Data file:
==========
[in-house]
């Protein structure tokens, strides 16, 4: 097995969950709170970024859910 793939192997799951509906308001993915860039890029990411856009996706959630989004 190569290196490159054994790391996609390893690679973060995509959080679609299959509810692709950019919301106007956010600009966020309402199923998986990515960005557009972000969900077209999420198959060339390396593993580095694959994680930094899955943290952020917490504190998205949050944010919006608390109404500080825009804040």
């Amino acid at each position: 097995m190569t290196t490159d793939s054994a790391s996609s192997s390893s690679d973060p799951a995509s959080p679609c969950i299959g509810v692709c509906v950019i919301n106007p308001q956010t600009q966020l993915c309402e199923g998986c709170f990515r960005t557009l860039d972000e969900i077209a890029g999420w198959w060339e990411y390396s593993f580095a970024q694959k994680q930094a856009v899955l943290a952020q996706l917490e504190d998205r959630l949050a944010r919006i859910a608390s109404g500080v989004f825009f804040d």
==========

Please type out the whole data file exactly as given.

[in-house]
């Protein structure tokens, strides 16, 4: 097995969950709170970024859910 793939192997799951509906308001993915860039890029990411856009996706959630989004 190569290196490159054994790391996609390893690679973060995509959080679609299959509810692709950019919301106007956010600009966020309402199923998986990515960005557009972000969900077209999420198959060339390396593993580095694959994680930094899955943290952020917490504190998205949050944010919006608390109404500080825009804040």
């Amino acid at each position: 097995m190569t290196t490159d793939s054994a790391s996609s192997s390893s690679d973060p799951a995509s959080p679609c969950i299959g509810v692709c509906v950019i919301n106007p308001q956010t600009q966020l993915c309402e199923g998986c709170f990515r960005t557009l860039d972000e969900i077209a890029g999420w198959w060339e990411y390396s593993f580095a970024q694959k994680q930094a856009v899955l943290a952020q996706l917490e504190d998205r959630l949050a944010r919006i859910a608390s109404g500080v989004f825009f804040d």